British Museum   Tate Gallery   Venice in Peril   Walker Art Gallery  Whitechapel Art Gallery   Compton Verney House Trust   Transatlantic Slavery Exhibition   British Folk Art Collection   The Mostyn   Royal College of Art   Roundhouse Trust   University of Ulster
The Peter Moores Foundation has aimed to 'open doors' and introduce people to new horizons through a wide range of initiatives and practical support - embracing practising artists, students, communities and visitors to art galleries and museums.

The Peter Moores biennial contemporary art exhibition held at the Walker Art Gallery in Liverpool from 1971 to 1986, gained an international reputation. The Foundation also funded a bursary in fine art at the University of Ulster in Belfast, supported the Great Georges Project in Liverpool (the first community arts project of its kind) and continued its support for practising artists, most notably, Boyle Family.
The Foundation has enabled the Museum to expand its work in presenting Asian culture, supporting an exhibition of Hindu art, loaning several rare Chinese archaic bronzes, prior to these going on permanent display at Compton Verney and funding the cleaning and conservation of the Museum's collection of Japanese swords, which were shown in the BM's "Cutting Edge" exhibition from November 2004 - May 2005.

Neil MacGregor, Director of the British Museum, said, "Over the years he’s (Sir Peter Moores) helped the museum, enabled the museum to achieve one of its greatest purposes to present Asian culture to the British public.”

The Foundation contributed substantially to The Queen Elizabeth II Great Court (opened - December 2000 and pictured right). The new court has transformed the physical experience of visiting the British Museum, one of the most popular museums in the world, with a collection spanning two million years of human history which receives about 5.5 million visitors annually.
The Transatlantic Slave Trade Gallery, Liverpool, opened at the Merseyside Maritime Museum in 1994. It was initiated by Sir Peter Moores to foster discussion about the heritage and true history of the slave trade, a subject previously rarely confronted fully by white or black people.

The overwhelming success of this project led to the development of the International Slavery Museum which opened on the same site in August 2007.

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27 October 2016  
The Guardian
'Liverpool's new slavery museum embodies an approach to the past that moves beyond the tired old reparations debate; the International Slavery Museum's commitment to challenging the legacies of slavery is so important.'

The Observer
'It is an exemplary museum display. Such harrowing material cannot be called beautiful, but it is fascinating and thought-provoking.'
The Tidal Series 1969

14 studies of the same carefully selected square of the beach at Camber Sands.

Scottish National Gallery of Modern Art:
Boyle Family retrospective

The Observer

'Here are the facts, facts being the Boyle family business. There are four of them and they always work together. Mark and Joan Boyle, their children Sebastian and Georgia, out in the landscape in all weathers.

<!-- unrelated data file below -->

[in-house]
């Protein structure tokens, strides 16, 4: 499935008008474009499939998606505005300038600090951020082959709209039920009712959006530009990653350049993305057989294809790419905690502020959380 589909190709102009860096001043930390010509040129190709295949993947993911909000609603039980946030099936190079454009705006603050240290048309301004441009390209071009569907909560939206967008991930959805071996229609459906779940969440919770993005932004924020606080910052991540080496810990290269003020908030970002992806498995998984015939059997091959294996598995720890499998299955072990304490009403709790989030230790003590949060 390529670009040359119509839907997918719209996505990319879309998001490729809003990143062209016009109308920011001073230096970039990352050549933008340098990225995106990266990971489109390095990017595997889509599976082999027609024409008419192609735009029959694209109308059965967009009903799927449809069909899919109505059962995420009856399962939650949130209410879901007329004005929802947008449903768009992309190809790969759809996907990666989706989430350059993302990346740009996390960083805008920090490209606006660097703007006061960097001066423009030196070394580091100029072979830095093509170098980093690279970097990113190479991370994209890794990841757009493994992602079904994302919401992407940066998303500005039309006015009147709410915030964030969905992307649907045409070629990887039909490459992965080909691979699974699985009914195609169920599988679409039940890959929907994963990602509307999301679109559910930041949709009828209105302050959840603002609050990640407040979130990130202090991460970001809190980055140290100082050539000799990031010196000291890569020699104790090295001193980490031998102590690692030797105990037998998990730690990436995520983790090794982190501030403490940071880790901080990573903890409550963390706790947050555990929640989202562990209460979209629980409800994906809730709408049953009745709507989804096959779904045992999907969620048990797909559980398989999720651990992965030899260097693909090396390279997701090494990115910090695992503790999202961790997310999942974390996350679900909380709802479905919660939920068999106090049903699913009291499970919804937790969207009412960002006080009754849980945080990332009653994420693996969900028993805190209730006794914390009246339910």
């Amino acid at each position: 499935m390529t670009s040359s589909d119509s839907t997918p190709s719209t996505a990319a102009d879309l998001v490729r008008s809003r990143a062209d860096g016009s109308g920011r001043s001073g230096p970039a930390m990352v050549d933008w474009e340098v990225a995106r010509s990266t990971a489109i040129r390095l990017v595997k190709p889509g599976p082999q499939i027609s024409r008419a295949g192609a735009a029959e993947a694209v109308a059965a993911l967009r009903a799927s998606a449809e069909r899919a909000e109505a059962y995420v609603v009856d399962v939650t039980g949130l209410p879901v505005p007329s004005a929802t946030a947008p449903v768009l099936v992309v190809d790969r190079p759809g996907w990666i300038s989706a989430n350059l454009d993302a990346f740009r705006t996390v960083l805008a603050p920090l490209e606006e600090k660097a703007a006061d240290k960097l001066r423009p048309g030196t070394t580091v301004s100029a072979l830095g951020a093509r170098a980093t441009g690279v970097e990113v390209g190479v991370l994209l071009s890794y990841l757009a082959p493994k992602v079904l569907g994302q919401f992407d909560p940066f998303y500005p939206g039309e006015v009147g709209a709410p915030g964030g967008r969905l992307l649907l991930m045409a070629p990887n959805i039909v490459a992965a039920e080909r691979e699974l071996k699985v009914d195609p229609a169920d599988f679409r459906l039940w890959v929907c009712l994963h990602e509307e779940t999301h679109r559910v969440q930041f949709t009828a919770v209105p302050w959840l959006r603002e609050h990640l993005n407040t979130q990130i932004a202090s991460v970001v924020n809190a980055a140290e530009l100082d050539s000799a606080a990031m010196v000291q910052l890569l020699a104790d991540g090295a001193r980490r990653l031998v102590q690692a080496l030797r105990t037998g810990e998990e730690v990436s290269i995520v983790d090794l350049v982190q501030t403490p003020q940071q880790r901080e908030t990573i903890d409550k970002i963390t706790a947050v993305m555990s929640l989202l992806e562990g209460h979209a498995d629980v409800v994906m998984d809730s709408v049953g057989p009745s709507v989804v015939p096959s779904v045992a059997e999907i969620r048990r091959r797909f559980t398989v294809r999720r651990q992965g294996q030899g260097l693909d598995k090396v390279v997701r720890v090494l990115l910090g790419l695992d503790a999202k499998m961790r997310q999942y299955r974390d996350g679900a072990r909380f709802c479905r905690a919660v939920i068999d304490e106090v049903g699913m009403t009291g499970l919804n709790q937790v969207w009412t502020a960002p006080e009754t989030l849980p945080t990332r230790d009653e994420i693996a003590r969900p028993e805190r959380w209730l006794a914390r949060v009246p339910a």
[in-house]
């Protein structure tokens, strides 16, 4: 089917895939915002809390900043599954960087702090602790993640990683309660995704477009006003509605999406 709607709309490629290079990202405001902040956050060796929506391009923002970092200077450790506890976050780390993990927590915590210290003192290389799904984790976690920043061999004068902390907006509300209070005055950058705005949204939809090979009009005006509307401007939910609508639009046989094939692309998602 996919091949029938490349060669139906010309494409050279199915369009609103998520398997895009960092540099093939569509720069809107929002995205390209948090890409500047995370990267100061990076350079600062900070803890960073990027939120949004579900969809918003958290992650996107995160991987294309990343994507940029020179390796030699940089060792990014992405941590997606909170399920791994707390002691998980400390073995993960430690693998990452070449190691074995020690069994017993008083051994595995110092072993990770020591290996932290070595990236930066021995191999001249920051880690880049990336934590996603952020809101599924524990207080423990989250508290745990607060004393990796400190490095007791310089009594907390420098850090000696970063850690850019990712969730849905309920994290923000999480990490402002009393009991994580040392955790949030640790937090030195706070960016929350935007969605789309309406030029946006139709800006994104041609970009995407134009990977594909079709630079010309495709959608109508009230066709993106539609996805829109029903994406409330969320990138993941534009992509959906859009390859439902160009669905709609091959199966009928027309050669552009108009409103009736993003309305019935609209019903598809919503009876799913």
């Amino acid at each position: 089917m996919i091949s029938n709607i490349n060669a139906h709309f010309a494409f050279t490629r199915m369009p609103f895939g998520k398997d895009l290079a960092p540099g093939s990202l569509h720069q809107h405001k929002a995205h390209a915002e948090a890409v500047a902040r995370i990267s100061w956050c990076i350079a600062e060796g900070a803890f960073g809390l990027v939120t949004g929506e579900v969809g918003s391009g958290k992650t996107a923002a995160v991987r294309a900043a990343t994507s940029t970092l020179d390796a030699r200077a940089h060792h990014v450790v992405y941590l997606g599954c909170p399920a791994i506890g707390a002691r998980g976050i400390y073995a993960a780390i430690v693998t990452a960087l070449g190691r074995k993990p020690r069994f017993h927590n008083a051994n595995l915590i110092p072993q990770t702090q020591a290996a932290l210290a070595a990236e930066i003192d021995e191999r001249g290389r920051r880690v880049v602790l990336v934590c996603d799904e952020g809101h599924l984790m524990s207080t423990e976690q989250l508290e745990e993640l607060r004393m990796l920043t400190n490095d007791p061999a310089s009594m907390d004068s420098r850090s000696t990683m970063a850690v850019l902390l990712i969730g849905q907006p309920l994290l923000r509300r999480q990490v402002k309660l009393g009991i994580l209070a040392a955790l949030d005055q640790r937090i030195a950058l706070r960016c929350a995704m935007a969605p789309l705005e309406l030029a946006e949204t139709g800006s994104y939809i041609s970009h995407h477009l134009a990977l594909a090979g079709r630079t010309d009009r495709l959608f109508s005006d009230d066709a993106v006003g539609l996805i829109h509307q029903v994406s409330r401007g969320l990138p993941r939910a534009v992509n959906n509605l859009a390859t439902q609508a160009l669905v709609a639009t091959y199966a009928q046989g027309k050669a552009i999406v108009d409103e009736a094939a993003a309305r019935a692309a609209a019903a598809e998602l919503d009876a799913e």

Their passion, their métier, has always been the ground beneath their feet, sections of which they replicate in low-relief panels of astonishingly realistic detail.
The most compelling room of the show is hung with a series of studies, the same section of a beach, twice a day at each tide for a week: 14 marvellous variations. The sand undulates, corrugates, is strewn with shells, incised with birds' claws, washed smooth and empty as an ice ink. It could go on forever, this lovely abstraction, the ever-changing portrait of a dune.'
Behind a 1901 terracotta façade in Llandudno is Wales’ leading gallery of contemporary art, Mostyn. It has recently completed an expansion in which old and new buildings were integrated in a design by architect, Dominic Williams.

Peter Moores Foundation supported the main reopening show in 2010 , We Have The Mirrors, We Have The Plans which included work from twenty-five artists and artist partnerships. The exhibition provided an extensive picture of contemporary art practice in Wales and expressed a broad range of current concerns. The title comes from a text by Craig Wood,

"Does art reflect society? Is what art is today what society does tomorrow? Beware... We are the artists; we have the mirrors, we have the plans."

The Daily Telegraph

'The commitment to showing the best of contemporary art from elsewhere, inevitably a challenge for a relatively small gallery in rural Wales, is triumphantly fulfilled by the screening upstairs of one of the most memorable and surreally strange video installations of the last few years, Flooded McDonald’s by a collective of Danish artists who call themselves Superflex – a work that the Mostyn is not merely showing, but actually co-commissioned.

With its stunning coastal scenery, Llandudno is already one of the most picturesque places to visit in the British Isles. With the advent of the new Mostyn, its cultural landscape has also been hugely enhanced.'
BBC: December 2000
'The British Museum's magnificent Great Court - Europe's largest covered square - has been opened by HM the Queen. She hailed the £100m development, with its sweeping roof designed by Lord Foster, as a landmark of the millennium. The project turns the heart of the famous central London building into a piazza offering new facilities and better access to the museum's galleries of historical treasures.

HM the Queen said: "In the life of the nation, the British Museum is a remarkable phenomenon. "It is an institution which has had a worldwide reputation for nearly 250 years and it is an enduring source of learning, inspiration and pleasure for millions of people who visit every year from this country and from overseas."'
The original Transatlantic Slave Trade Gallery